On Twitter, @gonastynats asks: So what IS #RogerBernadina’s future w/ the #Nationals? Is he our CF next year, or what?

MR: Roger is a terrific talent, he’s got great skills. He’s a guy who can play defense at all three outfield positions, gives us some pop from the left side of the plate, can steal you a base when he has to steal a base, and he’s got great versatility. He’s going to be a big part of our ballclub and is going to compete for the CF job. In the worst-case scenario, he’s going to be a terrific fourth outfielder for us that who can fill in for extended periods of time. He brings great energy on the baseball field and a great attitude in the clubhouse.

Our email inbox was overflowing as well. Don B. has an interesting idea for the starting rotation: Since there are a number of promising young arms, could it be possible to have a six-man rotation of Strasburg, Zimmermann, Wang, Peacock, Milone, and Lannan, perhaps keeping Zimmermann on a five-day schedule?  In addition to getting a longer look at the young prospects at the major league level, it would cut down on Stephen Strasburg’s starts and consequently, his innings.  If he is on an innings limit, this could allow him to pitch deeper into the season.  Is this a possibility?

MR: We’re not going to go to a six-man rotation. What we’ll do, we’ll keep the traditional five-man rotation and we’re going to protect Stras’ whenever we can and whenever possible. And we’re going to have two or three quality pitchers in the Minor Leagues that are ready to come up and ready to pitch extended and important innings in the Major Leagues. We’re going to extend our pitchers out, but be prudent about it knowing in the back of our minds that we’ve got really good quality pitchers to summon from the Minor Leagues when need be.

While Danny B. writes in about the outfielders: What outfielders are being targeted by the Nationals?

MR: We’ve overturned every stone. We’ve talked to every team where we think a center fielder fits for us. The trade market is very difficult for such a quality position; they are in high demand. We’ve kicked the tires on many center fielders via the trade route, we’ve looked internationally for some international talent and we’re looking at all aspects to try and improve our ballclub.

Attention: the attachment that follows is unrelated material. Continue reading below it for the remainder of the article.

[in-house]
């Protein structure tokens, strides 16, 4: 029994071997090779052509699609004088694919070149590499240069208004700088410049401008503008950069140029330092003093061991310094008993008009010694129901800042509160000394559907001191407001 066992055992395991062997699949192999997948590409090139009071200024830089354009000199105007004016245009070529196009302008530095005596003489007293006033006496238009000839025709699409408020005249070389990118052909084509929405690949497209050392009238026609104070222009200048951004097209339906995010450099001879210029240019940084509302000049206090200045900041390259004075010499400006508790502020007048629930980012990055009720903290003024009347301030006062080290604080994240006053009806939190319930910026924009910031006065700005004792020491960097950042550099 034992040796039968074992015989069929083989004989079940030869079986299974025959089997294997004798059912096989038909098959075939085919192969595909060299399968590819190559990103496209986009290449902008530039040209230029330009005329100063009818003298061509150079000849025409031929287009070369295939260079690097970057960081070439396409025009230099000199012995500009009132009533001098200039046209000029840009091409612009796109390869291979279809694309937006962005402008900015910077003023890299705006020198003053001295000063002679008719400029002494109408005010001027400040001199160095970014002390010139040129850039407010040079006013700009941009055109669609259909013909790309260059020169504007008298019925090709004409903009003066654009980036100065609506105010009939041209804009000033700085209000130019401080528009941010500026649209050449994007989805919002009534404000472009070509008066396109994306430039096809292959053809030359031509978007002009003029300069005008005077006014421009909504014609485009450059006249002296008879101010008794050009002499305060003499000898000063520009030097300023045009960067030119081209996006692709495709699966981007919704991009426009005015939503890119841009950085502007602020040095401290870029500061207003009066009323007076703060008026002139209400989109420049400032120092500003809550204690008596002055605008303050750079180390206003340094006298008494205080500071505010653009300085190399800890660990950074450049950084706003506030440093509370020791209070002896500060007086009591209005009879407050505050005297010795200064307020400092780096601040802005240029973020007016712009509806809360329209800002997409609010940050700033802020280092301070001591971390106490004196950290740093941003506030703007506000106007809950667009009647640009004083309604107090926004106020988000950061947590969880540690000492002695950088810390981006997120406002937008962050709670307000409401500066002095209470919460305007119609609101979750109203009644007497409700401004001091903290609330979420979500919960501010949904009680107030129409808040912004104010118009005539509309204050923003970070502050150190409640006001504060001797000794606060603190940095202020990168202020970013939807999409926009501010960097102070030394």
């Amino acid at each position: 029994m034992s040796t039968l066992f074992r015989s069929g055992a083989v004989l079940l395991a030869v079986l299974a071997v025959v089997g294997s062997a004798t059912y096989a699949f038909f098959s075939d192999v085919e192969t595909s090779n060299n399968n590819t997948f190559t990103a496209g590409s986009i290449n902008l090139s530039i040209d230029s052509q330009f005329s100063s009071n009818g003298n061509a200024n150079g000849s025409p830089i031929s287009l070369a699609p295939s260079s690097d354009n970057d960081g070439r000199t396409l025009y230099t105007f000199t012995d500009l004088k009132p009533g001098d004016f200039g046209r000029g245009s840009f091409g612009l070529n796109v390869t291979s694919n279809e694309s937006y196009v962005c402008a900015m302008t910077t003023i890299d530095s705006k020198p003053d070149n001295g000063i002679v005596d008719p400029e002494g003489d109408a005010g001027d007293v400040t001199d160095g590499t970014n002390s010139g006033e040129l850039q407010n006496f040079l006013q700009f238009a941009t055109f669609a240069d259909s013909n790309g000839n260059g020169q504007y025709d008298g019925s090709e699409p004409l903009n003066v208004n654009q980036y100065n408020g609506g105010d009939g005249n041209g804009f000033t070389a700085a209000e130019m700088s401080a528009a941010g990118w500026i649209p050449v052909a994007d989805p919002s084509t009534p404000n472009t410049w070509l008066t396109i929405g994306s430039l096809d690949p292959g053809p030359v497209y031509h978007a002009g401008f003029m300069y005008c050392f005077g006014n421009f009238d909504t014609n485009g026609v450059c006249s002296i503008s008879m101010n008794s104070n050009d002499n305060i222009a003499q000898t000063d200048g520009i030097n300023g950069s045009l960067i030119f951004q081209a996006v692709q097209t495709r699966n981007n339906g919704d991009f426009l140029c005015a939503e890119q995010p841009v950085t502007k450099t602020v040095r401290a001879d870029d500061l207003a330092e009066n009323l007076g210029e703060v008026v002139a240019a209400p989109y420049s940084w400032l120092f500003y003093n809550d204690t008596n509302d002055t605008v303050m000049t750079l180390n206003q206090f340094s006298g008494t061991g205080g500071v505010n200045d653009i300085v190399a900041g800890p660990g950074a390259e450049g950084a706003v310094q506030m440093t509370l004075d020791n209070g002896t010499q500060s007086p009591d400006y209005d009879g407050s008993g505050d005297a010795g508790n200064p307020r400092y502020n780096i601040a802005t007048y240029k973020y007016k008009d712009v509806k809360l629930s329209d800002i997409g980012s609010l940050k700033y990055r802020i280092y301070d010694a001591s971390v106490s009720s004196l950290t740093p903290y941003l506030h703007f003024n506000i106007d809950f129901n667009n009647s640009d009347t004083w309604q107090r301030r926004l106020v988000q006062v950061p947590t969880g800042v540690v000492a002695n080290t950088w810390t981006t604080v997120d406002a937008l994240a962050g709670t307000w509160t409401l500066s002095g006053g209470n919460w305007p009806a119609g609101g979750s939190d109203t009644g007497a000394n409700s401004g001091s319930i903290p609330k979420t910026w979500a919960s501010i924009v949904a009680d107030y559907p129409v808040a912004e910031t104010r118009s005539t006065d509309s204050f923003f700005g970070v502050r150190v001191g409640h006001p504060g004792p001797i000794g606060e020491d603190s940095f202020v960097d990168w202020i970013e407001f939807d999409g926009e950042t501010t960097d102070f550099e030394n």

We feel that we do have an in-house candidate with Jayson Werth. He can always move and play center field, if we have to have him play there, which opens up a whole different pool of players for our corner outfield position.

Jim W. surely has his wish list, but wants to know what are the top priorities for the Nats this offseason: What are the top three needs in acquisitions going into the 2012 season?

MR: We certainly would like to upgrade our rotation with an arm that could fit in with Strasburg and Jordan Zimmermann and give us a real potent top three guys in the rotation – to go along with Chien-Ming Wang, Ross Detwiler, John Lannan, Brad Peacock and Tommy Milone. We like to have great depth and versatility there. So that’s our number one priority.

Number two is probably to find an answer in the outfield, going the center field route, or moving Werth to center field and going the corner outfield route.

And lastly, to strengthen our bench. We need good veteran players off the bench to allow Davey Johnson to do what he does best, which is to strategize and control the game at the end with pinch hitters and really out-managing the guy in the other dugout.

Our loyal readers here on the Curly W Live blog also chimed in with some great questions in the comments, led by Donald L. He wants to know, what’s the word on Yoenis Cespedes?

MR: Cespedes is a big, powerful center fielder with a great skill set. We scouted him extensively in world competitions with our scouts. I personally went down to the Dominican to see a private workout with him. He’s an impressive young man with great physical skills. He’s got great strength and great speed, and shows flashes of being a five-tool player. With our knowledge of him and his skill set, he’s a guy that we’re monitoring seriously.

Meanwhile, Dan D. wonders if a familiar face from the past could fill a hole in the Nationals outfield plans. Could Josh Willingham fill in as RH bat, 5th OF and 1B? Great pop, good guy, fans like him.

MR: Josh is a terrific talent. He’s way over-qualified to be a fifth outfielder or a right-handed bat off the bench. This is a guy who came off last season with 29 homeruns and 98 RBI’s in a tough Oakland ballpark to hit in. He’s going to get an everyday job somewhere and he’s going to be a guy who fits in somebody’s outfield as a regular. He’s a great quality person, and a great human being, and a guy we really like around here.

That’s it for the Winter Meetings Q&A, thanks for all of the great questions! Check back throughout the offseason for the inside scoop on your Washington Nationals.

Day 2 from the 2011 Winter Meetings

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An update from the 2011 Winter Meetings in Dallas, from the desk of Mark D. Lerner, Nationals Principal Owner:

Day 2 is in the books …

* I have sat in on most of Mike Rizzo’s internal meetings and things continue to progress. Tuesday’s various chats, both on the free agent and trade fronts, were more concrete than Monday’s. Mike is exploring every avenue possible, but remember – it takes two to tango.